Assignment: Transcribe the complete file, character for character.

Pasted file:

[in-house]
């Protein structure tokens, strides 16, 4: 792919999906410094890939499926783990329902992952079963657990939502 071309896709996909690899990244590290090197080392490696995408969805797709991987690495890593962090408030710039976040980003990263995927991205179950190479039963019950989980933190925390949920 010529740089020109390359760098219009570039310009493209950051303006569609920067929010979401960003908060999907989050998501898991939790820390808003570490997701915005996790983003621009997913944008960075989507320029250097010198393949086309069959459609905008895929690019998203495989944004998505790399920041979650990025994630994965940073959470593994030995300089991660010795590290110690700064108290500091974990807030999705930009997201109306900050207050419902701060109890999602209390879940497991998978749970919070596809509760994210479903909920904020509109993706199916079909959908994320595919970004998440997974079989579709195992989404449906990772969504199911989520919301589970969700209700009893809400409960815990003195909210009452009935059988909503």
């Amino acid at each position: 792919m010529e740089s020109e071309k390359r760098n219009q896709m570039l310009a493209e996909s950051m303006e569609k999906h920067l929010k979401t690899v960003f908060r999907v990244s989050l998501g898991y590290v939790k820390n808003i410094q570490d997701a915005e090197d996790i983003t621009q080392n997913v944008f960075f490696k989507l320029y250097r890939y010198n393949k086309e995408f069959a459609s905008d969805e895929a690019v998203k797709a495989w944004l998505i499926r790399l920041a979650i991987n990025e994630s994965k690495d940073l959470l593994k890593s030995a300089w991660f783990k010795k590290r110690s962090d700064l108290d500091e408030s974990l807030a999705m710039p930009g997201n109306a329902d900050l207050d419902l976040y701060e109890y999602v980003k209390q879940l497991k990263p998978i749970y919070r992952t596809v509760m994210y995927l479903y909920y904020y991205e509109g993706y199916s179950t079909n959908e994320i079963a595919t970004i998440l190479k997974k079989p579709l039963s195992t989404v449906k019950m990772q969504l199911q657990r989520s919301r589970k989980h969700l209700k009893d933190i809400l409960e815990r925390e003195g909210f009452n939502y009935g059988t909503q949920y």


[in-house]
């Protein structure tokens, strides 16, 4: 792919999906410094890939499926783990329902992952079963657990939502 071309896709996909690899990244590290090197080392490696995408969805797709991987690495890593962090408030710039976040980003990263995927991205179950190479039963019950989980933190925390949920 010529740089020109390359760098219009570039310009493209950051303006569609920067929010979401960003908060999907989050998501898991939790820390808003570490997701915005996790983003621009997913944008960075989507320029250097010198393949086309069959459609905008895929690019998203495989944004998505790399920041979650990025994630994965940073959470593994030995300089991660010795590290110690700064108290500091974990807030999705930009997201109306900050207050419902701060109890999602209390879940497991998978749970919070596809509760994210479903909920904020509109993706199916079909959908994320595919970004998440997974079989579709195992989404449906990772969504199911989520919301589970969700209700009893809400409960815990003195909210009452009935059988909503």
């Amino acid at each position: 792919m010529e740089s020109e071309k390359r760098n219009q896709m570039l310009a493209e996909s950051m303006e569609k999906h920067l929010k979401t690899v960003f908060r999907v990244s989050l998501g898991y590290v939790k820390n808003i410094q570490d997701a915005e090197d996790i983003t621009q080392n997913v944008f960075f490696k989507l320029y250097r890939y010198n393949k086309e995408f069959a459609s905008d969805e895929a690019v998203k797709a495989w944004l998505i499926r790399l920041a979650i991987n990025e994630s994965k690495d940073l959470l593994k890593s030995a300089w991660f783990k010795k590290r110690s962090d700064l108290d500091e408030s974990l807030a999705m710039p930009g997201n109306a329902d900050l207050d419902l976040y701060e109890y999602v980003k209390q879940l497991k990263p998978i749970y919070r992952t596809v509760m994210y995927l479903y909920y904020y991205e509109g993706y199916s179950t079909n959908e994320i079963a595919t970004i998440l190479k997974k079989p579709l039963s195992t989404v449906k019950m990772q969504l199911q657990r989520s919301r589970k989980h969700l209700k009893d933190i809400l409960e815990r925390e003195g909210f009452n939502y009935g059988t909503q949920y």